SOLID ALVEOLAR-TYPE RHABDOMYOSARCOMA
Rhabdomyosarcoma (RMS) is the most common malignant neoplasm of the soft tissues in infants and children. RMS comprises 2-4% of all malignant tumors in children less than 15 years of age. The annual incidence of RMS is 4.5 cases per million in U.S. children less that 15 years old. 1 The incidence rate is lower in African-American and Oriental children. The median age at diagnosis is approximately 4 years, with a male : female ratio of 1.4 : 1.
RMS arises from embryonic mesenchymal cells with the potential for differentiating into striated muscle. The conventional classification system proposed by Horn and Enterline2 consists of four histologic subtypes of RMS: embryonal, alveolar, pleomorphic and mixed. The embryonal subtype is the most common histology found in children, and is the most common histology of the head and neck and RMSs. Sarcoma botryoides is a subtype of the embryonal RMS, with a gross appearance that resembles a cluster of grapes. These polypoid masses most commonly develops in the walls of hollow, mucosal-lined structures, such as the nasopharynx, common bile duct, bladder, and vagina. The alveolar subtype is uncommon and is most often found in the extremities and trunks of young adults and teenagers. Pleomorphic RMS is rare and usually occurs in adults. The mixed cell subtype comprises tumors made up of more than one of the above histologic subtypes.
The alveolar type of rhabdomyosarcoma is composed largely of ill-defined aggregates of poorly differentiated round or oval tumor cells that frequently show central loss of cellular cohesion and formation of irregular "alveolar" spaces. The individual cellular aggregates are separated and surrounded by frameworks of dense, frequently hyalinized fibrous septa that surround dilated vascular channels.3 Not infrequently, portions of the tumor lack an alveolar pattern entirely and are composed only of solidly packed groups or masses of tumor cells, as is seen in this case. These are presumably the same neoplasms that Tsokos et al.4 singled out as "solid variants of rhabdomyosarcoma". Furthermore, the strong nuclear staining with myogenin correlates with alveolar rhabdomyosarcoma, solid-variant.5-6
Alveolar rhabdomyosarcoma has been consistently shown to be associated with a specific translocation, t(2;13)(q37;q14) or its variant t(1;13)(p36;q14). 7 Barr et al.8 showed that the PAX3 gene in 2q35 is disrupted by the t(2;13). PAX3 encodes a developmentally regulated transcription factor with a 5' DNA-binding domain (paired box and homeodomain); the breaks in the rearrangement seem to cluster to an intron downstream of this domain. The translocation leads to the formation of a chimeric gene in which the 5' portion of PAX3 is fused to the remains of a locus on chromosome 13. The latter is the site of the gene FKHR that encodes a transcription factor identified by Galili et al9 as a member of the fork head domain family. Combined RNA and protein analyses demonstrated that the t(2;13) results in the formation of a consistent and presumably tumorigenic chimeric transcription-regulating protein consisting of an intact PAX3 DNA-binding domain, a truncated fork head DNA-binding domain, and C-terminal FKHR regions. The variant translocation t(1;13)(p36;q14) fuses the PAX7 gene on chromosome 1 with the FKHR on chromosome 13. The chimeric transcript consists of 5' PAX7 and 3' FKHR, in parallel with the generation of the 5' PAX3-3' FKHR formed by the t(2;13). In some alveolar rhabdomyosarcomas,the fusion genes are amplified,10-11 and extra copies of chromosomes 2, 8, 9, 11,12,13 and 20 can be typically seen.12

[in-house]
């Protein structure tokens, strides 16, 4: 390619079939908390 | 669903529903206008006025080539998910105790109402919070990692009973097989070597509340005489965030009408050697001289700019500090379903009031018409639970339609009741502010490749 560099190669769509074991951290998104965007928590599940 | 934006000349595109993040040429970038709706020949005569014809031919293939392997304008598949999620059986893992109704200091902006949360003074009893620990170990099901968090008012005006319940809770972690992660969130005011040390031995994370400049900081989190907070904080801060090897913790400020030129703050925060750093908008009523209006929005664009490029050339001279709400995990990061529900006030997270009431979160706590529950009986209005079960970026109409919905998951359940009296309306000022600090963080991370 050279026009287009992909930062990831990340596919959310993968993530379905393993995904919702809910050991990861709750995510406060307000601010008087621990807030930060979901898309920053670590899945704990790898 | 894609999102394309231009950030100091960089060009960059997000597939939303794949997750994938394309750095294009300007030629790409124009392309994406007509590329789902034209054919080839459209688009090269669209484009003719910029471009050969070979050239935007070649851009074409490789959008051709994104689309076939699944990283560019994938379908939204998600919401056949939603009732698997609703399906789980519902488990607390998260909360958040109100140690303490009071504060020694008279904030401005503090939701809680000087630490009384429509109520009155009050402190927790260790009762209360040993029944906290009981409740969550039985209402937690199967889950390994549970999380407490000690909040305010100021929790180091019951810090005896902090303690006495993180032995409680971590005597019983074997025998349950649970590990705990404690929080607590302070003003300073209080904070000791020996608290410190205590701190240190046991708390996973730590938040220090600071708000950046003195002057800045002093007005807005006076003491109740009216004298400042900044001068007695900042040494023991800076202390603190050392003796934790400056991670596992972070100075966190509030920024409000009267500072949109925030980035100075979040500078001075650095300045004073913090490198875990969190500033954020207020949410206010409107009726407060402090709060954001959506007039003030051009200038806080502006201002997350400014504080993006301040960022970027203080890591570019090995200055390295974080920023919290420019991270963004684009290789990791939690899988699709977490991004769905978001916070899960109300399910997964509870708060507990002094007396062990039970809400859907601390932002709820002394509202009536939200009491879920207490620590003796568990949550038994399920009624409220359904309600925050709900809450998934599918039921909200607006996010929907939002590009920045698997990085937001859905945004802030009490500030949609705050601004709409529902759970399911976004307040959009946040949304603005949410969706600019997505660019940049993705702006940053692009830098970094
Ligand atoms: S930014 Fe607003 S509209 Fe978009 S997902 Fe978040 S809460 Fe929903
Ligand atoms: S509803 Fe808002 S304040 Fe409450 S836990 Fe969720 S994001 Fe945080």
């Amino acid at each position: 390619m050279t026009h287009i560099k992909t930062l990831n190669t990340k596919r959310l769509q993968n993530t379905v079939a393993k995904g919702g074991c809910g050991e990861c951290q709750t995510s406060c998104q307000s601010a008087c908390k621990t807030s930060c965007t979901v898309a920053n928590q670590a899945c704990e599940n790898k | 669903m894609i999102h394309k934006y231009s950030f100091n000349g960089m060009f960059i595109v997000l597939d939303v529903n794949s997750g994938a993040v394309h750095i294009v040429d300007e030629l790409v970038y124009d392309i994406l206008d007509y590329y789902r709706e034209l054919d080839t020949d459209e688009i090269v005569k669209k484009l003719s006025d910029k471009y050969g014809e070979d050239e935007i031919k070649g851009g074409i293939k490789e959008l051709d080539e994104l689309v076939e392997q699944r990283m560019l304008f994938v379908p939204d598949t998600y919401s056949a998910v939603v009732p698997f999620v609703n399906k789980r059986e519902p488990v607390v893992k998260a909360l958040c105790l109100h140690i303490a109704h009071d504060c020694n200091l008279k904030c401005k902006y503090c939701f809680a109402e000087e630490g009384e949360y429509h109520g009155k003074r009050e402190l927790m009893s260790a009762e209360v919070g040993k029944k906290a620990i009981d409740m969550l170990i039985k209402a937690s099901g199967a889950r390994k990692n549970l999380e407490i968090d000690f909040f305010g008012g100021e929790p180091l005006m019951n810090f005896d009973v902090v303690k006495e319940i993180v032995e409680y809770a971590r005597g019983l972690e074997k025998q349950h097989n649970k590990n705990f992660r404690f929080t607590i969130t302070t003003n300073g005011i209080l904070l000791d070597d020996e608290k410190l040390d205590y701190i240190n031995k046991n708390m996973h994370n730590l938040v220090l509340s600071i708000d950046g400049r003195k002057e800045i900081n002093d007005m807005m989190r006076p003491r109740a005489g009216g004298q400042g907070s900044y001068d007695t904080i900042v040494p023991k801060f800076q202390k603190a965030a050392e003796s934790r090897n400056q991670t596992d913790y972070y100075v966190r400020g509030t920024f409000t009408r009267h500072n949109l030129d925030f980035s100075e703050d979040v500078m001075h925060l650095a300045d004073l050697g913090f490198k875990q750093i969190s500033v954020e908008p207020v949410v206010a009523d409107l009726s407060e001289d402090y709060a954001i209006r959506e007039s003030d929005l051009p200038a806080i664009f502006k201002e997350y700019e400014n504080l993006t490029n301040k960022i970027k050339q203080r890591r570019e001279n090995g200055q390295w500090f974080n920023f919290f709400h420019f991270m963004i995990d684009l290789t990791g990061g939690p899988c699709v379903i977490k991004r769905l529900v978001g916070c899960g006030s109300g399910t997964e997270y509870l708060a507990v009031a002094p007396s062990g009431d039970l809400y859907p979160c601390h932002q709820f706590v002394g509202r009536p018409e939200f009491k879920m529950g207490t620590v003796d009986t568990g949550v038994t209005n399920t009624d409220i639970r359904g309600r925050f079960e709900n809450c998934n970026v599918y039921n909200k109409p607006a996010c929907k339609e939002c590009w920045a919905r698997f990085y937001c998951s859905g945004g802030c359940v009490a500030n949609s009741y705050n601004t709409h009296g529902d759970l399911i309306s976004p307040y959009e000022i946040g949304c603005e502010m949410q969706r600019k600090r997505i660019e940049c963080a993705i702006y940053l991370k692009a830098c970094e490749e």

The combination of histology, immunohistochemistry, chromosome analysis, and molecular cytogenetics played an important role in the diagnosis of this tumor. Refinement of soft tissue tumor classification and a better understanding of tumor pathophysiology is becoming possible as molecular cytogenetics becomes increasingly useful in the diagnosis, characterization and classification of soft tissue tumors.
Contributed by J. Thomas Molina, M.D., Ph.D., Burhan Gharaibeh, Ph.D. , Ronald Jaffe, M.B., B.Ch., Urvashi Surti, Ph.D.